UPDATE 4-Google jumps as investors cheer mobile growth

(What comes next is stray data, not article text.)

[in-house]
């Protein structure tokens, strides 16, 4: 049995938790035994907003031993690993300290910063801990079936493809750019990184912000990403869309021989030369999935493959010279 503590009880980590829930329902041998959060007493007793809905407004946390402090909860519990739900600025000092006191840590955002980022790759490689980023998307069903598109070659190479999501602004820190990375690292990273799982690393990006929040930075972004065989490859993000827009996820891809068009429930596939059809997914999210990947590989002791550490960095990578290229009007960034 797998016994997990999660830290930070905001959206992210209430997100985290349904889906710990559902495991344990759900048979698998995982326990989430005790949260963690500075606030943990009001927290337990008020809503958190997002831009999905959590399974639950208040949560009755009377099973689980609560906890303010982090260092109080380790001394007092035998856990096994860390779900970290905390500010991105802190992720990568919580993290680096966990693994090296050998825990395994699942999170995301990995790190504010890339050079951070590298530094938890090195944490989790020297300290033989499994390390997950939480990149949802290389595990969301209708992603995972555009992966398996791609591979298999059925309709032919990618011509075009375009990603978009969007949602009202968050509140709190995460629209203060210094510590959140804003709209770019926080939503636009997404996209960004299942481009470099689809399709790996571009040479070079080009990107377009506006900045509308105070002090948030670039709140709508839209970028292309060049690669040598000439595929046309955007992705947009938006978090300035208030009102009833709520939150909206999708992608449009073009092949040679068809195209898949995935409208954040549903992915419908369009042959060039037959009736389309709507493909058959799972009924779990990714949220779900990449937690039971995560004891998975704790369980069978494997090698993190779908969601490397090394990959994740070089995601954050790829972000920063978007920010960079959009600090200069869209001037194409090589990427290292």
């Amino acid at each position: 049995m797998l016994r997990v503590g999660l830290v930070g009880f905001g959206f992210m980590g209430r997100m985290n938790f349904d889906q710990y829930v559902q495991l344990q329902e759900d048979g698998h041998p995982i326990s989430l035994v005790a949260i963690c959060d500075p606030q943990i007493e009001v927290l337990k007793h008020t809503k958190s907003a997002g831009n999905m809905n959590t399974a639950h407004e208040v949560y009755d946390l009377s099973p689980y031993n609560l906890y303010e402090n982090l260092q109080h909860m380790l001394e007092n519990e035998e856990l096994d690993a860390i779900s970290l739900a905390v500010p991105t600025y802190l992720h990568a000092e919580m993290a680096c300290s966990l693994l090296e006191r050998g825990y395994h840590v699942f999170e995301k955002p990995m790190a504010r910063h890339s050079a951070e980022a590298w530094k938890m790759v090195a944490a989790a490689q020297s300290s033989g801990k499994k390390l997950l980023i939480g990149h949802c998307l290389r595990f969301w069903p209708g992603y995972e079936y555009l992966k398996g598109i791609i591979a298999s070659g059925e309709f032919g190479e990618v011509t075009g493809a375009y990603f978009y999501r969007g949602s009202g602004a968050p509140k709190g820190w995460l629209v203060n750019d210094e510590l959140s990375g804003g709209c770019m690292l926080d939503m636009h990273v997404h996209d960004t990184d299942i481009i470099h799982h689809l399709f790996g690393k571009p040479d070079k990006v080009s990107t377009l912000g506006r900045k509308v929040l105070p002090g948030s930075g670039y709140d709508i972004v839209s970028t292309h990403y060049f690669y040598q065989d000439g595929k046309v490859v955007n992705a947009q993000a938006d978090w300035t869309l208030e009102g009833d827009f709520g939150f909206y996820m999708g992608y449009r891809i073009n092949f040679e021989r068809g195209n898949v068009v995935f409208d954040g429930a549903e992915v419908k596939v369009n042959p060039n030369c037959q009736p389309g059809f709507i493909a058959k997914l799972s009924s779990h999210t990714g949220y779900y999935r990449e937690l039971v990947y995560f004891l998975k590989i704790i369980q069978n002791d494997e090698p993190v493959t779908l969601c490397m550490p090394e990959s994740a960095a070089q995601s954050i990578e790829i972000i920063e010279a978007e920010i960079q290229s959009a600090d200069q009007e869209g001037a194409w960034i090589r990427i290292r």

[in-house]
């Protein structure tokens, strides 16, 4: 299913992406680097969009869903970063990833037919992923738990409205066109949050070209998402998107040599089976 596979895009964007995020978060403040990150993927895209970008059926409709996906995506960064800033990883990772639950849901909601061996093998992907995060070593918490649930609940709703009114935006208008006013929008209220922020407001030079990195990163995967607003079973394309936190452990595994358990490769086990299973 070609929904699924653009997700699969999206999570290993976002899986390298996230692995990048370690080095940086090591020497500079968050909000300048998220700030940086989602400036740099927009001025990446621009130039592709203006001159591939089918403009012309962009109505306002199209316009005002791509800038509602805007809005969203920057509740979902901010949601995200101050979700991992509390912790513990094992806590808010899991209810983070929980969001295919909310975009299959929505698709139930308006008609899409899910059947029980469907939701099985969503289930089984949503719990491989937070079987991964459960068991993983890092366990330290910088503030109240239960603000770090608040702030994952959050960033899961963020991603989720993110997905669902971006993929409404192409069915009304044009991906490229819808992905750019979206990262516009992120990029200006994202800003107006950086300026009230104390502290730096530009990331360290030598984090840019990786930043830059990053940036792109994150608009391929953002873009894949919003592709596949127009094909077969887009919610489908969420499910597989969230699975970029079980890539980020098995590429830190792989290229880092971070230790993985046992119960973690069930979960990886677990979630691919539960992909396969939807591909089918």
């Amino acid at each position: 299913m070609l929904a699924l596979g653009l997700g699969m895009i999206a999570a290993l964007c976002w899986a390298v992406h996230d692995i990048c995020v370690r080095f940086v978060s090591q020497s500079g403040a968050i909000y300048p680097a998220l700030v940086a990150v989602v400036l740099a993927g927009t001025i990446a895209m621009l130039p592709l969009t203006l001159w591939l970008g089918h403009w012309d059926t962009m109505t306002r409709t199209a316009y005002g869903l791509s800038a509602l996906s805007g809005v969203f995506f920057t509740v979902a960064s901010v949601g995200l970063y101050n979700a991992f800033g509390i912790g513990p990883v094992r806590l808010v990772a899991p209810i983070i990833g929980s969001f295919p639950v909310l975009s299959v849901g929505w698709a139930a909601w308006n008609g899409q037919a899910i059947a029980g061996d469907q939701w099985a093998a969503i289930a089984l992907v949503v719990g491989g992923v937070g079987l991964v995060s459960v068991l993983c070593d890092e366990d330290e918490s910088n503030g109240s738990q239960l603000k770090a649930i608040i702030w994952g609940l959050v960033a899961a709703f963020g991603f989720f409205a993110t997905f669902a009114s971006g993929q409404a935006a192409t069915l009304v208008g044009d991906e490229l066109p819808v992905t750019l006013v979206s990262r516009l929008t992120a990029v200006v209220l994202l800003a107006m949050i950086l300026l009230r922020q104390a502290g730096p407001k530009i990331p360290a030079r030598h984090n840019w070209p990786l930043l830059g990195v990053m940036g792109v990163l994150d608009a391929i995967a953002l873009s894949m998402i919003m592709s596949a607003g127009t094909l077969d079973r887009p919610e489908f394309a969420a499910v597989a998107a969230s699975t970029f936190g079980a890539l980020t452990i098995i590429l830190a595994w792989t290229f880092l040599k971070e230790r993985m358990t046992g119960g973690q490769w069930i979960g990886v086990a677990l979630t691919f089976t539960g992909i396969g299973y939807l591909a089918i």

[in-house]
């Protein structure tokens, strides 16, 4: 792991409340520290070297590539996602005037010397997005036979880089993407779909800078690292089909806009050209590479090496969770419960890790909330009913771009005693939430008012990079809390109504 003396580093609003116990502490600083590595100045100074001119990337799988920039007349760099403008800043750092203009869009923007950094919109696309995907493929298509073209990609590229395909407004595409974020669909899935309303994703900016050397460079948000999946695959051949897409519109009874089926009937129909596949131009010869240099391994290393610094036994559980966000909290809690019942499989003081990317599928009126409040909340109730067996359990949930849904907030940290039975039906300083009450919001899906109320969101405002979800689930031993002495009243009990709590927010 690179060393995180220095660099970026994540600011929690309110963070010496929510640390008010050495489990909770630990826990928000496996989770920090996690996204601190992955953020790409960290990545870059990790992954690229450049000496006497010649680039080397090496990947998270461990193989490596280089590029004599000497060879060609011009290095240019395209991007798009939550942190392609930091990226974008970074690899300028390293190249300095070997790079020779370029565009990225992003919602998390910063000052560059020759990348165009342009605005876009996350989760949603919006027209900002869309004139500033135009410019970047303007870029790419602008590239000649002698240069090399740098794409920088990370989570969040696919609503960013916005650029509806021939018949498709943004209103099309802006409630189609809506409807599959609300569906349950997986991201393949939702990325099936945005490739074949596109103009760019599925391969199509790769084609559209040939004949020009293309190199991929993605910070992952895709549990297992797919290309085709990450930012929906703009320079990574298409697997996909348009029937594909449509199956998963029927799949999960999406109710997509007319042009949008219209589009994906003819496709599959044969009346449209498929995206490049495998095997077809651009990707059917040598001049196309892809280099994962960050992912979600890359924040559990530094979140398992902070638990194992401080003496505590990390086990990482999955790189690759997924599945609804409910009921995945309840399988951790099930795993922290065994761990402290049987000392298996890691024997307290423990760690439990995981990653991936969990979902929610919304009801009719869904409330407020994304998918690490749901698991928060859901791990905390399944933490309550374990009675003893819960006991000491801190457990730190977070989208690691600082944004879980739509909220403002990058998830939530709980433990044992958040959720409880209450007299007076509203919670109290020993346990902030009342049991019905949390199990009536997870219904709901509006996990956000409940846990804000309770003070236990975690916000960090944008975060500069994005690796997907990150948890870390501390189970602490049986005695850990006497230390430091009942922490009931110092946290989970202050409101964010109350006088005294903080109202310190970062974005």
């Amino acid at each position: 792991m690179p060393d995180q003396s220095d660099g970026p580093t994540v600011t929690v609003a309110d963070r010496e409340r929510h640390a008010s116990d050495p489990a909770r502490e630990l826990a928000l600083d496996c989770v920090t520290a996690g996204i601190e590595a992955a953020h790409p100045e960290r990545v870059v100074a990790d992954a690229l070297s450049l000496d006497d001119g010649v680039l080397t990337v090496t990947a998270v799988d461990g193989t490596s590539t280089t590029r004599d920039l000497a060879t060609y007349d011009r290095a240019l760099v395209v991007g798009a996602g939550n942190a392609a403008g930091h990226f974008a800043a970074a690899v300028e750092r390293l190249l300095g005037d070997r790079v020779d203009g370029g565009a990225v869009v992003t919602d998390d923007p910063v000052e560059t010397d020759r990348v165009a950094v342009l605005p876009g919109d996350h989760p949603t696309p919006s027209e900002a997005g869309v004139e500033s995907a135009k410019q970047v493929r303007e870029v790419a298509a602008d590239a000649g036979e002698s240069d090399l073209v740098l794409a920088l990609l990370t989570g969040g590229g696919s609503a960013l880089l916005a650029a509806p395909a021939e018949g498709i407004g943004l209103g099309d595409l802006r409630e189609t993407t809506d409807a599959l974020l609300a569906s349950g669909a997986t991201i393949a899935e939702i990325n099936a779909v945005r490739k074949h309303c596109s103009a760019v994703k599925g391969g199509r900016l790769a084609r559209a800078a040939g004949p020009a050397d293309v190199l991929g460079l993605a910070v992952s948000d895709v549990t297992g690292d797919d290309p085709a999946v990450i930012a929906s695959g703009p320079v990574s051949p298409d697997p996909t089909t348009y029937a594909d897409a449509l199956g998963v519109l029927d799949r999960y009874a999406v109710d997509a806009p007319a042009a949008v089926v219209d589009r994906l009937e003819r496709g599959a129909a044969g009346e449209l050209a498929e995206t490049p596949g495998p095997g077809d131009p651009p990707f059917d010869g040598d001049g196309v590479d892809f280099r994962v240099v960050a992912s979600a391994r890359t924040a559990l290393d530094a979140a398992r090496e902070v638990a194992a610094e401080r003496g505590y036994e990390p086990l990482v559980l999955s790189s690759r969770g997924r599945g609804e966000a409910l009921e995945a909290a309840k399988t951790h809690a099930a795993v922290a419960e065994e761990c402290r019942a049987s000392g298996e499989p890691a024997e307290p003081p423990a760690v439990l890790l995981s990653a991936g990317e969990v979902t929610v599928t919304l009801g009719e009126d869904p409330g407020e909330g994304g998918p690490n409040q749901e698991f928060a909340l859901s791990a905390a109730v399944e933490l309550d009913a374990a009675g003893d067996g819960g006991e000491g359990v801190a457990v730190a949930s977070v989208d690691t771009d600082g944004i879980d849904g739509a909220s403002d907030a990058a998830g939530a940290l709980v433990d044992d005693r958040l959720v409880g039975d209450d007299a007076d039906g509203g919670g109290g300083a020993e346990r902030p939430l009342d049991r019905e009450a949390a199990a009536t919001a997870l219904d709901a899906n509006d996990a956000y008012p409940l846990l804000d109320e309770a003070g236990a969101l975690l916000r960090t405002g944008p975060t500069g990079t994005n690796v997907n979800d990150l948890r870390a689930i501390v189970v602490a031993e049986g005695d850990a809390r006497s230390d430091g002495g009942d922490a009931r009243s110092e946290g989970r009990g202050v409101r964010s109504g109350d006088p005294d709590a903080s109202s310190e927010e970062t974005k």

* JP Morgan ups price target to $705 from $685* Shares up nearly 6 pctBy Alexei OreskovicSAN FRANCISCO, Oct 14 (Reuters) - Google Inc’s free Android smartphone software, already a big hit with consumers, is starting to win the hearts of investors.The world’s No. 1 Internet search company offered a peek at its mobile business during quarterly results on Thursday, revealing that the business was generating revenue at an annual run rate of $2.5 billion, up from $1 billion last year.That helped Google sail past third-quarter financial targets set by analysts, sending its shares up nearly 6 percent to $591.68 on Friday and easing some of Wall Street’s concerns that mobile returns might not justify the investment.”People just haven’t given them any credit for that division. I think it could be a huge part of the overall company,” said Pat Adams, portfolio manager at the Dunham Loss Averse Growth Fund, which owns Google shares.”There are so many more mobile devices out there than there are PCs,” Adams said. “What they did was brilliant to give that operating system away to get the search part of it,” he added.Google lets phone makers such as Samsung Electronics , LG Electronics and HTC Corp use its Android software for free, banking on consumers using those phones to visit Google’s advertising-supported website to search for information.The booming popularity of smartphones has frustrated many of the established giants of the computer industry, from Microsoft Corp to Hewlett-Packard Co .For Google, whose business is built upon people using its search engine, making the transition from the personal computers to mobile devices is crucial.The company has stepped up investments in its mobile business, which competes with iPhone-maker Apple Inc . Google’s Android mobile software — already the world’s most-used smartphone platform — powers 190 million devices, up from 135 million in mid-July.The explosion of Android devices, as well as the availability of Google search on Apple’s iPhones, has made Google even more dominant in mobile search than on the desktop PC, according to JP Morgan analyst Doug Anmuth who pegged Google’s mobile search market share at 90 percent.That strong position accounts for the sharp, 28 percent uptick in paid clicks on search ads that Google experienced during the third quarter, Anmuth said in a note to investors.Those ads appear to command lower rates than PC search ads, analysts noted. But some analysts said they expect that to change over time, especially as Google creates new forms of advertising that take advantage of a user’s location.Mobile advertising sales is but one component of what analysts believe could be a broader wireless opportunity for Google. The company has begun offering coupon deals, and could make money through retailer loyalty programs and its recently launched Google Wallet, a free service which allows shoppers to use their mobile phones to pay for purchases.MOTOROLA BETMore concerning for some investors is Google’s plan to acquire mobile phone maker Motorola Mobility Holdings for $12.5 billion.The deal will give Google access to one of the largest patent libraries in the wireless industry, as well as hardware manufacturing operations that will allow it to develop its own line of smartphones.But some worry that Google is entering a low-margin hardware business in which it has no experience, and that the move could jeopardize its relationships with other phone makers that use Android.BGC Partners analyst Colin Gillis said he did not think Google’s increase in mobile ad revenue would make investors feel any better about the Motorola deal, which is expected to close this year or early in 2012.”You could argue the Motorola deal puts some of that revenue at risk,” he said, noting that some current Android phone makers might see Google as a competitor once it acquires Motorola and reduce their support for Google products. Google has said it plans to operate Motorola as a separate business.Gillis also noted that the $2.5 billion annual run rate in Google’s mobile business, while impressive, remains less than 10 percent of the company’s overall revenue.And he added that Google may not necessarily have based the $2.5 billion run rate on one quarter’s worth of revenue, which would have suggested that Google made $625 million in mobile revenue in the third quarter.”They probably took the last month and multiplied it by 12. It could be the last day,” he noted. “We have no idea what that number really is.”Whatever the number though, Google’s mobile revenue is clearly growing quickly, and for many on Wall Street, that’s good enough for now. Many brokerages raised their price targets on Google on Friday, some by as much as 10 percent.”We think mobile is near a massive volume inflection point,” wrote Susquehanna Financial Group analyst Herman Leung in a note to investors on Friday.”At these growth rates, we think mobile revenue could be larger than display (advertising revenue) by 2012.”